In 1900 the first election took place and the committee selected 29 inductees for the inaugural class. Members of the first group included obvious statesmen George Washington, Thomas Jefferson, Abraham Lincoln, along with writers like Nathaniel Hawthorne and Ralph Waldo Emerson and inventors such as Samuel F.B Morse and Eli Whitney. The Hall of Fame for Great Americans quickly became a renowned landmark visited and talked about throughout the country. Induction ceremonies and unveilings at the hall garnered attention from prestigious publications such as the New York Times and the Wall Street Journal. Well-known individuals like Albert Einstein, Mary Pickford, Herbert Hoover and General Pershing visited the site. Ceremonies became grand and stately affairs, attended by the academic and social elite.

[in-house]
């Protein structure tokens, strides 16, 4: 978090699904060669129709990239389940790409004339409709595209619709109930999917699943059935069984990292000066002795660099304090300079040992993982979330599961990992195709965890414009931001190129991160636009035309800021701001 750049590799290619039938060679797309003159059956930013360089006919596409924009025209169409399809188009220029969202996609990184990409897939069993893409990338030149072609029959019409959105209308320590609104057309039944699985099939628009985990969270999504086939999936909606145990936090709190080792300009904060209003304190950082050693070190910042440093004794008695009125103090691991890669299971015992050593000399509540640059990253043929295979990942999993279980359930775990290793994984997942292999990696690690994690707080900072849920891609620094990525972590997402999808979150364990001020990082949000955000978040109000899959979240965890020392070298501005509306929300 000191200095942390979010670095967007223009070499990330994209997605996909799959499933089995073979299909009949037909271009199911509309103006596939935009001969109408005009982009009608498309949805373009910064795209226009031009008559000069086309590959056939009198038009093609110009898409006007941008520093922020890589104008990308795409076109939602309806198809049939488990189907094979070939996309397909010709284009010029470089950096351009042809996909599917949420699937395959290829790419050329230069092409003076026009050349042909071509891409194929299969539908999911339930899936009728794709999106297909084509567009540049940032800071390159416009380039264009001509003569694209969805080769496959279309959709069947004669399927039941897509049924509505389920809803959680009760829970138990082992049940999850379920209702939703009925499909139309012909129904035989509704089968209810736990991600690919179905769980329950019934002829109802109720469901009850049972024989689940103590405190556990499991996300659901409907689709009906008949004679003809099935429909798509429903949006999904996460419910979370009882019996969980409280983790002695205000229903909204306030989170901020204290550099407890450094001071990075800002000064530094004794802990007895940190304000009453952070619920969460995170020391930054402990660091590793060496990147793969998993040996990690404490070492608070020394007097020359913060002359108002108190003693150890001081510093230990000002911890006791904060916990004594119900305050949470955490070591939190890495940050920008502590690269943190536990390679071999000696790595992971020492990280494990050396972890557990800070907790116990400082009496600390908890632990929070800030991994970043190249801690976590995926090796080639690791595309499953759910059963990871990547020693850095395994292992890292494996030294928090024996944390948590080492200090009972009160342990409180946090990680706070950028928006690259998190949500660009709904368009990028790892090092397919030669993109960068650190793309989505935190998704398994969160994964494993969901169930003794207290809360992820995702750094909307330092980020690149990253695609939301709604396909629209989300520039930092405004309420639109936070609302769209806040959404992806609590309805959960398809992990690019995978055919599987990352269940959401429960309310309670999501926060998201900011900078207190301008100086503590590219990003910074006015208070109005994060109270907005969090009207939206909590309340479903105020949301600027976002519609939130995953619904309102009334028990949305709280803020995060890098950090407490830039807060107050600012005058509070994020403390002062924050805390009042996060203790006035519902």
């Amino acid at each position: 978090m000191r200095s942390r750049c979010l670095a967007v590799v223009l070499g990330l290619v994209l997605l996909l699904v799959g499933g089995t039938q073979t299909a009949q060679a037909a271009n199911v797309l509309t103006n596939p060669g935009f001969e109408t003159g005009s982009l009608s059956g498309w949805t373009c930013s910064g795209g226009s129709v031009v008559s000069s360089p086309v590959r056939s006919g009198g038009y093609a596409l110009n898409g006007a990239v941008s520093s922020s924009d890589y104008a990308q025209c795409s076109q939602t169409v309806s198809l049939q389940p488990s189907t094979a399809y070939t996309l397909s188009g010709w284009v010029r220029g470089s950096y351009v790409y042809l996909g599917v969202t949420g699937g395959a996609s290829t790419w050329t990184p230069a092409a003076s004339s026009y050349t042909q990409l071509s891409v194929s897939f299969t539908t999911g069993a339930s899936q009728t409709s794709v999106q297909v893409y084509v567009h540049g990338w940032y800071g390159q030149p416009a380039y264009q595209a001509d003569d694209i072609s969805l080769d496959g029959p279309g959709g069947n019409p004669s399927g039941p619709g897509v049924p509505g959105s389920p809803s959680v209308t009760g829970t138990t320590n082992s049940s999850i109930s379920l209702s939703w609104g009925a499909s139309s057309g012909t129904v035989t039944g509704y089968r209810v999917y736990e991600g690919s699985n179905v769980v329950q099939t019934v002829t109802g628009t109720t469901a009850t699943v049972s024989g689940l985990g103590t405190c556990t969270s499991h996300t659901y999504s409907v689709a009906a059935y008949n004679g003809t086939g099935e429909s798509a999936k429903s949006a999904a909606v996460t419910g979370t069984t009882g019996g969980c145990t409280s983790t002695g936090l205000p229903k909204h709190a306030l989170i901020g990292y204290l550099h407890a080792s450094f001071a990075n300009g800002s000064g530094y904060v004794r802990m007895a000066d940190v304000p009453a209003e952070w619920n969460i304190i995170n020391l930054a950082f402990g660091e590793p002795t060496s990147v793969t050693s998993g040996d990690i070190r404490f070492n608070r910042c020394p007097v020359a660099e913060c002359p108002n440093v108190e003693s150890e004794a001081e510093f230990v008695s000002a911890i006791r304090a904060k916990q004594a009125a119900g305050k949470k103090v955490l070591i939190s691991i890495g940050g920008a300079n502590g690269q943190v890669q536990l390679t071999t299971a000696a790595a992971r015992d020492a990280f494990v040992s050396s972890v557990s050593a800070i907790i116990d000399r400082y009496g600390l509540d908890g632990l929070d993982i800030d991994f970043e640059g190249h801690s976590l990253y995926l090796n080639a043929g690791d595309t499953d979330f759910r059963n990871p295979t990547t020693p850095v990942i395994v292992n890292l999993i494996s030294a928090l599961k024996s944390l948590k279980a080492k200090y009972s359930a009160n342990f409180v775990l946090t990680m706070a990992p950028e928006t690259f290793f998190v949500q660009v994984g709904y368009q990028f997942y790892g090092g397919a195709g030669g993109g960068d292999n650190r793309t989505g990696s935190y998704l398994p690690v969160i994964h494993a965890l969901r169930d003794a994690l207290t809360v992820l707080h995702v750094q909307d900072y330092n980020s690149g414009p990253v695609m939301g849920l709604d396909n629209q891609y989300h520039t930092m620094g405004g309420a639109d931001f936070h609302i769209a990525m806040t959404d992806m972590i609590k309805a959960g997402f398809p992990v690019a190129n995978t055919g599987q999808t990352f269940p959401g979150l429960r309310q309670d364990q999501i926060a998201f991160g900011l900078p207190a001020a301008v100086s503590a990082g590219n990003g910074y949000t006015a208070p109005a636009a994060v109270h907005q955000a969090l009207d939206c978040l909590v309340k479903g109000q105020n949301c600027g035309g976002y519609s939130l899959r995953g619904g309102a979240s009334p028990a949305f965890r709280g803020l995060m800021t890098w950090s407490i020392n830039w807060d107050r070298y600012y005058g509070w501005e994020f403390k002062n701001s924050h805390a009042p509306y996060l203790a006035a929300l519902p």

Organizations and individuals passionately supported their candidate through letters, booklets and pamphlets leading to politicized debates over inductees. Jefferson Davis, president of the Confederate states, was nominated on numerous occasions without success, while Confederate General Robert E. Lee, with the support of the Daughters of the Confederacy, was voted in by 1900, the Hall’s inaugural year.